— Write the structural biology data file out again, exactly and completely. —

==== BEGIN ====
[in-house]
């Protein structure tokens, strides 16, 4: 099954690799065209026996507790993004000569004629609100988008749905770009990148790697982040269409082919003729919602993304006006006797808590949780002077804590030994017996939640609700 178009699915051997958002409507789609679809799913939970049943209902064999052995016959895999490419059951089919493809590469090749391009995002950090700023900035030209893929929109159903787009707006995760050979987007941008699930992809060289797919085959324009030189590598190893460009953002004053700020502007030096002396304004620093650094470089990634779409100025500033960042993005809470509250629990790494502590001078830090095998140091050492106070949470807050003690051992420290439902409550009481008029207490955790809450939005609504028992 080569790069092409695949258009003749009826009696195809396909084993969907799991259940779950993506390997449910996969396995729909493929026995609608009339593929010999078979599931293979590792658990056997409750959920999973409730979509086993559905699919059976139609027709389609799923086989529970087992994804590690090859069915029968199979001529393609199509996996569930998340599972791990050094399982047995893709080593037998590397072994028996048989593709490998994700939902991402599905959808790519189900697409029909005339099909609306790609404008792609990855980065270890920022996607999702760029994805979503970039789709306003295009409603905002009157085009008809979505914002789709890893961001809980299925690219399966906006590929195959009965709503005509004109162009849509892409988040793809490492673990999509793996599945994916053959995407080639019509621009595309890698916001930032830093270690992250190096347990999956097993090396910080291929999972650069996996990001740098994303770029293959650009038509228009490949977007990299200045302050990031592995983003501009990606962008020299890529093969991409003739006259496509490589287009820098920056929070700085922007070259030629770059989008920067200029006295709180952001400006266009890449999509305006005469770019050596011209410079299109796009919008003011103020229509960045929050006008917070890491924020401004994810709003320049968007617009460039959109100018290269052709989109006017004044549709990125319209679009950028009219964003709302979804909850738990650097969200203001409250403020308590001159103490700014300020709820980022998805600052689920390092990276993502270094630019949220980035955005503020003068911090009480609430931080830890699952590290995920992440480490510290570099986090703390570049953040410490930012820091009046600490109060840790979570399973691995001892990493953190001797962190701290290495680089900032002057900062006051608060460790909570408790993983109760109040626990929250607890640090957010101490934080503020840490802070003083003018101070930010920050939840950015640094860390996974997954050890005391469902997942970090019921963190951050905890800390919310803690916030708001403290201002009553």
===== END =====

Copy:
[in-house]
């Protein structure tokens, strides 16, 4: 099954690799065209026996507790993004000569004629609100988008749905770009990148790697982040269409082919003729919602993304006006006797808590949780002077804590030994017996939640609700 178009699915051997958002409507789609679809799913939970049943209902064999052995016959895999490419059951089919493809590469090749391009995002950090700023900035030209893929929109159903787009707006995760050979987007941008699930992809060289797919085959324009030189590598190893460009953002004053700020502007030096002396304004620093650094470089990634779409100025500033960042993005809470509250629990790494502590001078830090095998140091050492106070949470807050003690051992420290439902409550009481008029207490955790809450939005609504028992 080569790069092409695949258009003749009826009696195809396909084993969907799991259940779950993506390997449910996969396995729909493929026995609608009339593929010999078979599931293979590792658990056997409750959920999973409730979509086993559905699919059976139609027709389609799923086989529970087992994804590690090859069915029968199979001529393609199509996996569930998340599972791990050094399982047995893709080593037998590397072994028996048989593709490998994700939902991402599905959808790519189900697409029909005339099909609306790609404008792609990855980065270890920022996607999702760029994805979503970039789709306003295009409603905002009157085009008809979505914002789709890893961001809980299925690219399966906006590929195959009965709503005509004109162009849509892409988040793809490492673990999509793996599945994916053959995407080639019509621009595309890698916001930032830093270690992250190096347990999956097993090396910080291929999972650069996996990001740098994303770029293959650009038509228009490949977007990299200045302050990031592995983003501009990606962008020299890529093969991409003739006259496509490589287009820098920056929070700085922007070259030629770059989008920067200029006295709180952001400006266009890449999509305006005469770019050596011209410079299109796009919008003011103020229509960045929050006008917070890491924020401004994810709003320049968007617009460039959109100018290269052709989109006017004044549709990125319209679009950028009219964003709302979804909850738990650097969200203001409250403020308590001159103490700014300020709820980022998805600052689920390092990276993502270094630019949220980035955005503020003068911090009480609430931080830890699952590290995920992440480490510290570099986090703390570049953040410490930012820091009046600490109060840790979570399973691995001892990493953190001797962190701290290495680089900032002057900062006051608060460790909570408790993983109760109040626990929250607890640090957010101490934080503020840490802070003083003018101070930010920050939840950015640094860390996974997954050890005391469902997942970090019921963190951050905890800390919310803690916030708001403290201002009553």